How You Can Avoid It: Consider drink tickets or limits for employees. Make sure there are plenty of fun “mocktails” and non-alcoholic beverages to enjoy. Ask management to keep an eye on their employees to ensure no one is getting intoxicated or out of line. Instruct serving staff to not overserve and to communicate if someone seems at risk of intoxication or danger. You can also consider hosting the party during business hours and at the office, so there is less expectation of imbibing (and bonus, less expenses!). If guests are welcome to attend, let employees know the behavior of guests will be reflected on them.
Set a culture of safety year-round by having preventative harassment training – contact your Inspire HR Consultant if you’d like to get started for next year.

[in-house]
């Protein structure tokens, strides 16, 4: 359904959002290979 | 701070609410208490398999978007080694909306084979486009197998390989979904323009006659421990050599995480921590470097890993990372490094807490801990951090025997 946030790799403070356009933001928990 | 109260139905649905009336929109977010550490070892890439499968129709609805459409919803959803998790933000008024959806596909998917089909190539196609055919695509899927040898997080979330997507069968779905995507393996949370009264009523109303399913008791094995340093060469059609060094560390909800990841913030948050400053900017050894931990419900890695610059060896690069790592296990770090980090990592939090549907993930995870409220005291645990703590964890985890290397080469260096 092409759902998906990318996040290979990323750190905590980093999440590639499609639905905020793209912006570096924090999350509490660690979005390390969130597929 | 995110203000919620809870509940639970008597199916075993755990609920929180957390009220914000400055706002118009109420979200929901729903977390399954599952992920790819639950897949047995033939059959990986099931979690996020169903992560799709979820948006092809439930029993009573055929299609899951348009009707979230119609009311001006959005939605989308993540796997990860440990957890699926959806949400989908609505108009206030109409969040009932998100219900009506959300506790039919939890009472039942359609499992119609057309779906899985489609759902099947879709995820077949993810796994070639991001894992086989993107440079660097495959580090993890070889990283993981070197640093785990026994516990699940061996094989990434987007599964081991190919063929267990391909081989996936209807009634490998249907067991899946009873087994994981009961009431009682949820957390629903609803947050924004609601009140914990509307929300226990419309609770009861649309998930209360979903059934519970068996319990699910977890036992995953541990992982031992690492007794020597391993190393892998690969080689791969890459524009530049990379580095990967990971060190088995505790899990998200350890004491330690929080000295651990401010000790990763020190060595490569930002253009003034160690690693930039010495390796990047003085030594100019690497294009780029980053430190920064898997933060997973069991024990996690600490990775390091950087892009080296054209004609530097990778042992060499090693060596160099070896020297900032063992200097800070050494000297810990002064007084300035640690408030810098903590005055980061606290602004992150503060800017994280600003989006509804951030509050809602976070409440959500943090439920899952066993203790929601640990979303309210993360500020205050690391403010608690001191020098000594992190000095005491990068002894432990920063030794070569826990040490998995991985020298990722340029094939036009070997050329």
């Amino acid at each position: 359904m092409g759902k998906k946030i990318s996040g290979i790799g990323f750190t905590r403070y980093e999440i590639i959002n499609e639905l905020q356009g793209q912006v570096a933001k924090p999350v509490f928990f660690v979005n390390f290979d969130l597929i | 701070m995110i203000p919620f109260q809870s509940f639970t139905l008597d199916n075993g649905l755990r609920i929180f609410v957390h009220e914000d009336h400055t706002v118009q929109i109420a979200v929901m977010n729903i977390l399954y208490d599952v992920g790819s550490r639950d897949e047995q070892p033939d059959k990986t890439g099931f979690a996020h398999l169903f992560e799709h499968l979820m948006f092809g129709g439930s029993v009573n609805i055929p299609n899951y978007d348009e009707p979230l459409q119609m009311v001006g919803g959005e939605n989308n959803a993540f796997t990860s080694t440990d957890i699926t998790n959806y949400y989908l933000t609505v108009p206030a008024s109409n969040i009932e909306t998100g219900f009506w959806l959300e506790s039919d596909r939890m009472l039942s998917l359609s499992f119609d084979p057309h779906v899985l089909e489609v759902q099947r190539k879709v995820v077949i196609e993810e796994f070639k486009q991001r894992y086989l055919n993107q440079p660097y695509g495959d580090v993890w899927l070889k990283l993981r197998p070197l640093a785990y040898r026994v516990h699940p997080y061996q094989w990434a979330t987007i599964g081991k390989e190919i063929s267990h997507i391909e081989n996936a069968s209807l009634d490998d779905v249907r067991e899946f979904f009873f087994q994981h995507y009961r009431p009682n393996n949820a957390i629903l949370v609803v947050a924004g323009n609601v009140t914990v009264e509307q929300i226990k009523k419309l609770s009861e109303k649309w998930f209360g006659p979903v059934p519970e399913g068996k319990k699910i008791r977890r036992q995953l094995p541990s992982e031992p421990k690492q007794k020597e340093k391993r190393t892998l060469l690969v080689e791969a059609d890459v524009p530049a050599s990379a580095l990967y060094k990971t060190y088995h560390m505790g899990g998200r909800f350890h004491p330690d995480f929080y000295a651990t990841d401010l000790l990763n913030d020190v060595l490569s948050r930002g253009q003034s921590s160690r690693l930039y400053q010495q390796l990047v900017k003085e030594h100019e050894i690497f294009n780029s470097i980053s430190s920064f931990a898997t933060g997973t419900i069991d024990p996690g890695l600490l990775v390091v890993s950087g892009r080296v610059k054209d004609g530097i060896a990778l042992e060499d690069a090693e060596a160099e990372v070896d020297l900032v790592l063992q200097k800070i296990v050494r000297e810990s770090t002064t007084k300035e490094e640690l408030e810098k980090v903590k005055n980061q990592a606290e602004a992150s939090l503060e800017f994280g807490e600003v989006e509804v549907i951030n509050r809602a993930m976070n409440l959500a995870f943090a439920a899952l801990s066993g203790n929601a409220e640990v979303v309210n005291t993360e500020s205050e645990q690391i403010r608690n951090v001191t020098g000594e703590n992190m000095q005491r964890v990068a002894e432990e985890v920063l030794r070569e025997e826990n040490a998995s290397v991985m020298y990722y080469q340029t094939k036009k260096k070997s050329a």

The Before and After the Party
The Problem: People “pre-gamed” the party and arrived intoxicated. We once saw a team member who had been to an open-bar wedding arrive at the holiday party after hours of drinking! There’s also the never-ending party. Once a member of leadership insisted on an “after-party” at another bar, and some team members felt like they had to attend to please their boss.
How You Can Avoid It: Designate some managers to welcome guests to the party, and to say goodbye when the festivities end. If an employee is intoxicated when they arrive, they should not be permitted to enter the event. Help ensure employees have a way to get home safely by providing ride-share options, offering taxi reimbursement, or creating an incentive for designated drivers like gift cards. All work celebrations should be strictly voluntary, with designated start and end times. Remind team leaders of their role in preventing harassment and monitoring any situations of alcohol overindulgence while out with company employees.
Unclear Expectations and Embarassing Dress Code Mishaps